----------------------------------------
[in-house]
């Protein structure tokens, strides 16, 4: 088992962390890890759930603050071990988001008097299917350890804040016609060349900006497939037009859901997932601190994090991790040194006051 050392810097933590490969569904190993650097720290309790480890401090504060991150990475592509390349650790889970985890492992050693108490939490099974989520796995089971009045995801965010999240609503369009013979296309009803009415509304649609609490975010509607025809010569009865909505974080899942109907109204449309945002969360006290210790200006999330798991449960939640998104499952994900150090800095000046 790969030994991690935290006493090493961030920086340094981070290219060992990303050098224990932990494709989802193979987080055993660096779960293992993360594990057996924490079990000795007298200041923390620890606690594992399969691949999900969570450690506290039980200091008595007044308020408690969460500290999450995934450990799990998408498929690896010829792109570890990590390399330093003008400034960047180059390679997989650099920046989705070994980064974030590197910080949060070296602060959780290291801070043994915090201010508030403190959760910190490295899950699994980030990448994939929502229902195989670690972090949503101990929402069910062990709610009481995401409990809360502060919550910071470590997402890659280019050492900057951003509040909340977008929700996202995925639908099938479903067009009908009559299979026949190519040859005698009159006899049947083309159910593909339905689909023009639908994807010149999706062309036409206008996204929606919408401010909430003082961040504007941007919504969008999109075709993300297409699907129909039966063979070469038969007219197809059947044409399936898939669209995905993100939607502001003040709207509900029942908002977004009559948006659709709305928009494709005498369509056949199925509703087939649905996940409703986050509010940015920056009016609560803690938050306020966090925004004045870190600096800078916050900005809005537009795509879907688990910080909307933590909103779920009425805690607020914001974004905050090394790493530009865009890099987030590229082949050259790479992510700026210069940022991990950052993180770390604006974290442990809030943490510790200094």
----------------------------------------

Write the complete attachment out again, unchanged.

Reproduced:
[in-house]
């Protein structure tokens, strides 16, 4: 088992962390890890759930603050071990988001008097299917350890804040016609060349900006497939037009859901997932601190994090991790040194006051 050392810097933590490969569904190993650097720290309790480890401090504060991150990475592509390349650790889970985890492992050693108490939490099974989520796995089971009045995801965010999240609503369009013979296309009803009415509304649609609490975010509607025809010569009865909505974080899942109907109204449309945002969360006290210790200006999330798991449960939640998104499952994900150090800095000046 790969030994991690935290006493090493961030920086340094981070290219060992990303050098224990932990494709989802193979987080055993660096779960293992993360594990057996924490079990000795007298200041923390620890606690594992399969691949999900969570450690506290039980200091008595007044308020408690969460500290999450995934450990799990998408498929690896010829792109570890990590390399330093003008400034960047180059390679997989650099920046989705070994980064974030590197910080949060070296602060959780290291801070043994915090201010508030403190959760910190490295899950699994980030990448994939929502229902195989670690972090949503101990929402069910062990709610009481995401409990809360502060919550910071470590997402890659280019050492900057951003509040909340977008929700996202995925639908099938479903067009009908009559299979026949190519040859005698009159006899049947083309159910593909339905689909023009639908994807010149999706062309036409206008996204929606919408401010909430003082961040504007941007919504969008999109075709993300297409699907129909039966063979070469038969007219197809059947044409399936898939669209995905993100939607502001003040709207509900029942908002977004009559948006659709709305928009494709005498369509056949199925509703087939649905996940409703986050509010940015920056009016609560803690938050306020966090925004004045870190600096800078916050900005809005537009795509879907688990910080909307933590909103779920009425805690607020914001974004905050090394790493530009865009890099987030590229082949050259790479992510700026210069940022991990950052993180770390604006974290442990809030943490510790200094």